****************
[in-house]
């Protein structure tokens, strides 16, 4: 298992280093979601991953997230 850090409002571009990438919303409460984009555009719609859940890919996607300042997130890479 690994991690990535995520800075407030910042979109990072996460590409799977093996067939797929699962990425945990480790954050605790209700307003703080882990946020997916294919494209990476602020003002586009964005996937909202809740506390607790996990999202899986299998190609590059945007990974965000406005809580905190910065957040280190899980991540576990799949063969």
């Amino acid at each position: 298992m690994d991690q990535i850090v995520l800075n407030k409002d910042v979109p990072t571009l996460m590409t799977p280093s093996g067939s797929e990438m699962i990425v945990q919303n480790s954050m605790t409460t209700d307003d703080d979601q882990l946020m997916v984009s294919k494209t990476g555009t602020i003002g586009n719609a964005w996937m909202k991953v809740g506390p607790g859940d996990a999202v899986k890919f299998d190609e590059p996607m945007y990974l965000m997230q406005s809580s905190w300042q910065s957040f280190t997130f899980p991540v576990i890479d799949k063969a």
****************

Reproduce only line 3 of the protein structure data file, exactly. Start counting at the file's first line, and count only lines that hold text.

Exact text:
């Amino acid at each position: 298992m690994d991690q990535i850090v995520l800075n407030k409002d910042v979109p990072t571009l996460m590409t799977p280093s093996g067939s797929e990438m699962i990425v945990q919303n480790s954050m605790t409460t209700d307003d703080d979601q882990l946020m997916v984009s294919k494209t990476g555009t602020i003002g586009n719609a964005w996937m909202k991953v809740g506390p607790g859940d996990a999202v899986k890919f299998d190609e590059p996607m945007y990974l965000m997230q406005s809580s905190w300042q910065s957040f280190t997130f899980p991540v576990i890479d799949k063969a």